July 12, 2023
All photos courtesy of Mareen Meyer and CASA: Cyber Security in the Age of Large-Scale Adversaries
Researchers from UNC Computer Science took part in the 2023 Women in Security and Cryptography Workshop (WISC) in Bochum, Germany, sharing knowledge via a keynote lecture and building professional connections with women from 11 other countries.
The biennial workshop, which was held June 27-29, is aimed at women-identifying doctoral students in the field of information technology security, offering expert presentations and exchanges of senior and junior women/womxn researchers in the field. Over three days, attendees enjoyed a program that included lectures, mini-workshops, poster presentations, and networking activities. Participants also had the opportunity to learn more about the area of North Rhine-Westphalia, where the workshop took place.
The long-term goal of WISC is to build a strong international network of junior women researchers and create a valuable academic program for the attendees.
Sharing knowledge in hardware security
Associate Professor Cynthia Sturton gave a lecture during the workshop, one of six to be given over the course of the event. Her lecture focused on her success applying symbolic execution to the security verification of hardware designs. Verification of hardware ensures that a device operates as intended and securely, and it should take place early in the design process. Common methods of verification require trade-offs, either testing for many potential specific errors at the risk of overlooking some unanticipated issues or offering strong verification using methods that are cumbersome at a large scale.
Sturton’s approach adapts symbolic execution, a method common in software design, to help automate hardware verification. Symbolic execution involves working through a program abstractly to find groupings of possible inputs that will share an execution path through the code. This is done by generating a map of potential paths using symbols rather than concrete values, allowing for deeper and more precise exploration of the possible configurations of the system.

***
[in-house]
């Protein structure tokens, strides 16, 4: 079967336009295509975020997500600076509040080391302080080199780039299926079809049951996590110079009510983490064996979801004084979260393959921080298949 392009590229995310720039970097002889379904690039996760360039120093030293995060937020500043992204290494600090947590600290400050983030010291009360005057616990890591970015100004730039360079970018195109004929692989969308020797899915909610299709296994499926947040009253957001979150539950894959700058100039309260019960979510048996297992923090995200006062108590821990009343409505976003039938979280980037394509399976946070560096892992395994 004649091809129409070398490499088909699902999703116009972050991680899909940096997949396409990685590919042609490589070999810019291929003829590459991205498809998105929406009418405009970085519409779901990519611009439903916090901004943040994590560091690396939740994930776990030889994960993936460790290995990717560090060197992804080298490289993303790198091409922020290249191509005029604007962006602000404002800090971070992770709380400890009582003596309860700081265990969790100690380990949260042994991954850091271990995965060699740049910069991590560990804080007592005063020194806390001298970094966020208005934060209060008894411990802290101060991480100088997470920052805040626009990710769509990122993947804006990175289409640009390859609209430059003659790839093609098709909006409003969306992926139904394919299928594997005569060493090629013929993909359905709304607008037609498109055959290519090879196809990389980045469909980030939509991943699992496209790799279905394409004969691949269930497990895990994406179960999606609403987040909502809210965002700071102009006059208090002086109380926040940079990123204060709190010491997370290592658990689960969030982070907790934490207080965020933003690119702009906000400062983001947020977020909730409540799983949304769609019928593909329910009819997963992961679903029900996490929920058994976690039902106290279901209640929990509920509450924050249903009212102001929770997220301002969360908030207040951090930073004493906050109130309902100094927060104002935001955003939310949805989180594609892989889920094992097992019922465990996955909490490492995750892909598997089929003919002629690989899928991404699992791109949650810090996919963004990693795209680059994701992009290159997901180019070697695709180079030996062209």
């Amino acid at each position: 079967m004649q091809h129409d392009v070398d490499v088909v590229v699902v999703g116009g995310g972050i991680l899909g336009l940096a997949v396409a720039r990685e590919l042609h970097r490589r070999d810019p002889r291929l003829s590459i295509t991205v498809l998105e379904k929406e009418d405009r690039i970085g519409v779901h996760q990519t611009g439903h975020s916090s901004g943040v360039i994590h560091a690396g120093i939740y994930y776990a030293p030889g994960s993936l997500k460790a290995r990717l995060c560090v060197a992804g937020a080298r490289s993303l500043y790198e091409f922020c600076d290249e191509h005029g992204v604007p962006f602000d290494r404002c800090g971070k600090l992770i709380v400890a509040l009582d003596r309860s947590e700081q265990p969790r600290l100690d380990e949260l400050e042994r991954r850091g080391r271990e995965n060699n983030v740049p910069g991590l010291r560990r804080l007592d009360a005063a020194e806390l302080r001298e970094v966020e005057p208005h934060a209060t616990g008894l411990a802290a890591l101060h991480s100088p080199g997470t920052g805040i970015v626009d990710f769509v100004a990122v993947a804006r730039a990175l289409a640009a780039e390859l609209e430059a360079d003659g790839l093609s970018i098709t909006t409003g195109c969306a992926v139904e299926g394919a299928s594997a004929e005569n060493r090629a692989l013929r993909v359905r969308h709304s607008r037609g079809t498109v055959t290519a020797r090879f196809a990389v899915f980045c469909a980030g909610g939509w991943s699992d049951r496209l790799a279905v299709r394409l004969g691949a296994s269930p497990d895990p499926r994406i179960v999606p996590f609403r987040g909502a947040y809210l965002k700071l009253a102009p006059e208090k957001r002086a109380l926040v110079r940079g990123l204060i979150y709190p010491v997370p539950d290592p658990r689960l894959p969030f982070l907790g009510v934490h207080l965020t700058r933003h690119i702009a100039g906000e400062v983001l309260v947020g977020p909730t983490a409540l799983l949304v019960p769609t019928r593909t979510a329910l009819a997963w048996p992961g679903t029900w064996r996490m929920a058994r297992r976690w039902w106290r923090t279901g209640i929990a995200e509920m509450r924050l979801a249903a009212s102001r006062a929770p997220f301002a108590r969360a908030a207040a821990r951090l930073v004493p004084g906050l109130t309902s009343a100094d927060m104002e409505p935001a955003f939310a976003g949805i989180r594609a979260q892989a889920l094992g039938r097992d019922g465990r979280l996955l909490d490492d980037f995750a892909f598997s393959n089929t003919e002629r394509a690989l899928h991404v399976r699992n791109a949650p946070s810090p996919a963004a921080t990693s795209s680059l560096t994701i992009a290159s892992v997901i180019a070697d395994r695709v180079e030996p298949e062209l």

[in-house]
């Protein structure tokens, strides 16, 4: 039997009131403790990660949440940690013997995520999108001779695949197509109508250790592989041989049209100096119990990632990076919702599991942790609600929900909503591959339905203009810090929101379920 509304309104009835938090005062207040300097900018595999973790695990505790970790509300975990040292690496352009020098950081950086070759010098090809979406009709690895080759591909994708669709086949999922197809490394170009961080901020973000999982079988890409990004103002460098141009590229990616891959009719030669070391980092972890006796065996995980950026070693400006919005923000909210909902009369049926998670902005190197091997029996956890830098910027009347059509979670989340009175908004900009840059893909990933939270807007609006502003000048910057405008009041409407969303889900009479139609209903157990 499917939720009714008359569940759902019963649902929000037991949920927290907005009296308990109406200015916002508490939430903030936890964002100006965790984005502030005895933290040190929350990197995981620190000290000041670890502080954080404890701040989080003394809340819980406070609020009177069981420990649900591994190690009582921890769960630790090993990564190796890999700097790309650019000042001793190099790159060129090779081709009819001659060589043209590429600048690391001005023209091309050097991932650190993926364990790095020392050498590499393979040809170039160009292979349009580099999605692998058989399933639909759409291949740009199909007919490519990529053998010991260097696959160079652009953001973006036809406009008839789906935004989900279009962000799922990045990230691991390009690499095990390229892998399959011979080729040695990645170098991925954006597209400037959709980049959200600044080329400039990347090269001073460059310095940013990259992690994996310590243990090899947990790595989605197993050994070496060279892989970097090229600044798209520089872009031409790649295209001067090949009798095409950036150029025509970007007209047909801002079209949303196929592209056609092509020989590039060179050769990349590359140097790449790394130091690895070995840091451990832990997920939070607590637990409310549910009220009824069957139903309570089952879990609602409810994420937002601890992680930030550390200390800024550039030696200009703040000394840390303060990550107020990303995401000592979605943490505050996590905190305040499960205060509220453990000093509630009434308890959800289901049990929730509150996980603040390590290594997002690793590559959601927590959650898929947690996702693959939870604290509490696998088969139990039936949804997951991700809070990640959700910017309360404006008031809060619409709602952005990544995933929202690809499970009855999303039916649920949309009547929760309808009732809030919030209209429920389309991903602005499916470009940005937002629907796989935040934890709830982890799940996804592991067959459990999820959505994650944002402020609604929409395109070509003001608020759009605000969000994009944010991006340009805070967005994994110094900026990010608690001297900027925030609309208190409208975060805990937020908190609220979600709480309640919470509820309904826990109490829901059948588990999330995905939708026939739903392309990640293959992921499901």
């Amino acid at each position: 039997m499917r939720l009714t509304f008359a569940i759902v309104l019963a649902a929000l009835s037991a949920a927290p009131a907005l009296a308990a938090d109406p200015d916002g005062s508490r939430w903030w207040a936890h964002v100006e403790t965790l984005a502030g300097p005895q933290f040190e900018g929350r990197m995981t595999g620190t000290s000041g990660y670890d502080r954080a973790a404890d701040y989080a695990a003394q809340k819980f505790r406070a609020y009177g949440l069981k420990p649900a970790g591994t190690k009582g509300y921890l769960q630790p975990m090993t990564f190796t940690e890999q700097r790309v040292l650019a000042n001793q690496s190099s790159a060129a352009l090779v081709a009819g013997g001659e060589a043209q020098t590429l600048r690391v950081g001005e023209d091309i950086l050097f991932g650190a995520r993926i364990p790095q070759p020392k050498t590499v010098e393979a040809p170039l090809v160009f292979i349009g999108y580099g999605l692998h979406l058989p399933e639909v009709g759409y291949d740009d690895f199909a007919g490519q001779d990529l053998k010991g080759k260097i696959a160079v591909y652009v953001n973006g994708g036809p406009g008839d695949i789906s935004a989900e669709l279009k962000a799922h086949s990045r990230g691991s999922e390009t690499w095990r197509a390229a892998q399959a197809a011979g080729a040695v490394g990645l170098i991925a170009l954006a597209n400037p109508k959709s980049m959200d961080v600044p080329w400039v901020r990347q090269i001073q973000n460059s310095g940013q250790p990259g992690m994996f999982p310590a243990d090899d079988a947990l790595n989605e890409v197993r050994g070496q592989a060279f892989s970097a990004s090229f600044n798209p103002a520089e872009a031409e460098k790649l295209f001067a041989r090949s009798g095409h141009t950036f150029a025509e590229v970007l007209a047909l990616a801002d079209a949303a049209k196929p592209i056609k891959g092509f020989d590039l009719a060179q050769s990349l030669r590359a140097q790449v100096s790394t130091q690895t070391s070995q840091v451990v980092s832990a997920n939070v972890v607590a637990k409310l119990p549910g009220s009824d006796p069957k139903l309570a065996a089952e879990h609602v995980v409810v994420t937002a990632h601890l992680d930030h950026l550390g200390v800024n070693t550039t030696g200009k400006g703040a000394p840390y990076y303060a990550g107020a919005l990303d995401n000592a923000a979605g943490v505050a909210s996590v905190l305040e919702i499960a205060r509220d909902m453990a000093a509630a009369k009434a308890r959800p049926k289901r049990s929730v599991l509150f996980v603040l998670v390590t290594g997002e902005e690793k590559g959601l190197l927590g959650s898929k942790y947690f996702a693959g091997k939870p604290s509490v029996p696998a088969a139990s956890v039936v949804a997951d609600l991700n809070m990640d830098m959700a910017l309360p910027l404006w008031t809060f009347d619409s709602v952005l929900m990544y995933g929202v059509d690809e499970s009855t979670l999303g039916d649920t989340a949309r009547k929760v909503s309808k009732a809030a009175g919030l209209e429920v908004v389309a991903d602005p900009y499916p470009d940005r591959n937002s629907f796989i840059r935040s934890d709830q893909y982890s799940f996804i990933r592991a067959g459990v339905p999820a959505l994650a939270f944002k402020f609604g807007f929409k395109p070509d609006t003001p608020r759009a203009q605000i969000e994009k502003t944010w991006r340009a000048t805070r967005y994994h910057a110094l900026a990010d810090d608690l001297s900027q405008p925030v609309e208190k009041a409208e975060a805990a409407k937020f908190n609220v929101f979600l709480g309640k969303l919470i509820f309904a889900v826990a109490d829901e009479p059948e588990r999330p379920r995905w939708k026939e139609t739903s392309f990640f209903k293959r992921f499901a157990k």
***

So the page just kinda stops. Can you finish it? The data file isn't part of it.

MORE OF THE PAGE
The major obstacle to symbolic execution is the fact that the complexity of exploring all paths can increase exponentially at each junction. This can limit the extent to which these paths can be mapped, as resource requirements grow too large or runtime becomes too long (or even infinite). This is known as the path explosion problem. Sturton and her team tackle this problem by leveraging the modular and cyclical nature of hardware.
Building connections the world over
Doctoral students Maggie Pierce and Kaki Ryan attended the workshop, which was capped at 50 participants. Neither of them had been to Germany before, and Pierce said that the event was a great opportunity to broaden their experience culturally as well as academically.
“At WISC, we grew intellectually along multiple axes, delving into technical knowledge during workshops and freely exchanging our wide range of life experiences with other participants during breaks,” Pierce said. “Despite our different backgrounds, we bonded over our shared stories as women in security. I left the conference having expanded my knowledge base, but more importantly, having made valuable networking connections.”
UNC Computer Science is committed to creating opportunities to support and advance a diverse population of computer science researchers, and events like WISC serve to not only spread research advancements and foster collaboration, but also increase visibility and belonging within the field.